Mental Health Care for New Moms Costs Texas $2.2 billion Each Year, Report Says
By Sean Price


Texas physicians know that pregnant women and new mothers struggle with maternal mental health conditions (MMHCs) such as post-partum depression and anxiety. Now all those MMHCs have been given a statewide price tag.

Texas spends about $2.2 billion each year helping young mothers and their children deal with MMHCs, according to a report  released today by Mathematica, a non-partisan research organization based in Princeton, N.J., that focuses on improving public health. That amounts to about $44,000 in societal costs per mother with a maternal mental health condition and her child from conception until age 5, the report said.

The $2.2 billion obviously is needed to help women, but it could be better spent in prevention initiatives that address the mental health problems women face around the time of childbirth rather than after, said Coppell pediatrician Angela Moemeka, MD. She sits on the Texas Medical Association’s Committee on Child and Adolescent Health.

“If you took all this energy and made sure that mom has the support that she needs, everything downstream would fall into place – as much as possible,” she said.

MMHCs affect more than 1 in 8 women who are either pregnant or have recently given birth, the report said. In 2019, they affected about 49,816 of the 377,397 women who gave birth.

“We always talk about hemorrhage and hypertension and all these things, but really the most common complication of childbirth is depression,” said Shanna Combs, MD, a Fort Worth obstetrician-gynecologist and consultant to TMA’s Committee on Reproductive, Women's, and Perinatal Health.

Among other solutions, the report calls for Texas to extend coverage during the post-delivery period for women who are uninsured or underinsured. Medicaid for Pregnant Women program stops coverage after 60 days post-partum, just when many women most need it for MMHCs, the report says.

This echoes TMA’s priorities for this year’s Texas Legislature, which include providing health care coverage to millions of working-class Texans who are uninsured.

Mothers with maternal mental health conditions tend to have reduced productivity at work, greater absenteeism, higher unemployment, and higher rates of suicide, the report says. Children of these mothers have a higher risk of being born pre-term, not being breastfed, dying of sudden infant death syndrome (SIDS), and developmental disorders.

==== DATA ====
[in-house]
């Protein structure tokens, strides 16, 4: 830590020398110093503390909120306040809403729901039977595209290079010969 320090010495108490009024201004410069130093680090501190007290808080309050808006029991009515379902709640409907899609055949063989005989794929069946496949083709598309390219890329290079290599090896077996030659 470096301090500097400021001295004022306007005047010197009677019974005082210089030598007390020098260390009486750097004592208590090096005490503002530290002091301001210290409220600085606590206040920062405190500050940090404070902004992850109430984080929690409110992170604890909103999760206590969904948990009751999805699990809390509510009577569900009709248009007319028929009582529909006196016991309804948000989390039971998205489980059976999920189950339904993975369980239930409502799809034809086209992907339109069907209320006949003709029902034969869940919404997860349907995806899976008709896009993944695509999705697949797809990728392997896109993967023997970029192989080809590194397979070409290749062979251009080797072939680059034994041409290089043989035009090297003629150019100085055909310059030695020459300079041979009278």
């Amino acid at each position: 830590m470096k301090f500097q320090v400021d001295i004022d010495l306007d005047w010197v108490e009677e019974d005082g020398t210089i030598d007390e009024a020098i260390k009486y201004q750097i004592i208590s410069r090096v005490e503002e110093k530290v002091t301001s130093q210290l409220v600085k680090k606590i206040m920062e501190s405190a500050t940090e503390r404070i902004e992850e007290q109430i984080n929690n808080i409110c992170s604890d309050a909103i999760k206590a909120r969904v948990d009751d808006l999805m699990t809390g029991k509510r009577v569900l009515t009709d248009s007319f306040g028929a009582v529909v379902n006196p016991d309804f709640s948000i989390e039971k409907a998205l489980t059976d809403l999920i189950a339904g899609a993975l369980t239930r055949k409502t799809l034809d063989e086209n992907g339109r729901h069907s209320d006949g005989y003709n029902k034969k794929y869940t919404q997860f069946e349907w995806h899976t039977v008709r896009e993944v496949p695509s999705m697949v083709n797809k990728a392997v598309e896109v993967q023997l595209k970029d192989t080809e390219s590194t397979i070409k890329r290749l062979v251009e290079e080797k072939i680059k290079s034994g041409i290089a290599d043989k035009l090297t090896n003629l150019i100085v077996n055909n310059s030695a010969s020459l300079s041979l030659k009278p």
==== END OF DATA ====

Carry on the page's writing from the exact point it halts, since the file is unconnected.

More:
“I have at least 10 families who fall neatly into this category [of women with MMHCs], and as I read the report I said, check, check, check – [it describes] everything that happens when these conditions go untreated,” Dr. Moemeka said.

According to the Texas Health and Human Services Commission (HHSC), 53% of Texas births are covered by Medicaid.

Among Texas’ Medicaid for Pregnant Women population, the state spent $958 million on untreated MMHCs  in 2019, the Mathematica report said. That excludes costs for productivity losses, maternal suicide, and SIDS.

Non-Hispanic Black mothers usually face more birth-related health problems, such as pre-eclampsia and cesarean delivery, and MMHCs are no different, the report said. Untreated MMHCs occur among non-Hispanic Black mothers at a rate of 18.3%, compared with 12% for Hispanic mothers and 11.4% for non-Hispanic White mothers.

“Identifying and closing the gap in these health disparities could lead to lower societal costs for all,” the report said.

Providing better screening and earlier intervention for groups disproportionately affected by MMHCs could lead to better long-term outcomes, the report said.

Even when physicians screen adequately, they often have no health care professional to refer patients to who can help with mental health needs, Dr. Combs said.

Texas’ shortage of psychiatrists is so acute that waiting lists can be months or even years long, and Texas ranks last among the 50 states and the District of Columbia in access to mental health care, according to the nonprofit Mental Health America.

“I’ve often called myself an ‘ob-chaiatrist’ or a ‘gyne-chiatrist’ because for basic depression it’s hard to get patients access to a psychiatrist, and sometimes counseling services are limited,” Dr. Combs said. “So I’m oftentimes having to manage it myself.”

In 2019, the Texas Legislature established the Child Psychiatric Access Network (CPAN) to give pediatricians and family physicians across Texas free telemedicine-based consultation and training on community psychiatry. A pediatrician or family physician caring for a patient with psychiatric needs can call CPAN and typically get professional advice in minutes.

TMA supports legislative efforts to extend CPAN to mothers, says Helen Kent Davis, TMA’s associate vice president of governmental affairs. This would allow OB-Gyns and other primary care physicians to consult with a psychiatrist or behavioral health specialist. Currently, 14 other states use a similar approach to providing behavioral health care.

Mathematica issued its report in part to complement the September 2020 post-partum depression strategic plan issued by Texas HHSC. The plan was required by House Bill 253, which the Texas Legislature approved in 2019 with TMA’s support.

Last Updated On

March 04, 2021

Originally Published On

March 04, 2021

Sean Price


(512) 370-1392

Sean Price is a reporter for Texas Medicine and Texas Medicine Today. He grew up in Fort Worth and graduated from the University of Texas at Austin. He's worked as an award-winning writer and editor for a variety of national magazine, book, and website publishers in New York and Washington. He's also helped produce Texas-based marketing campaigns designed to promote public health. Sean lives in Austin and enjoys hiking, photography, and spending time with his wife and two sons.

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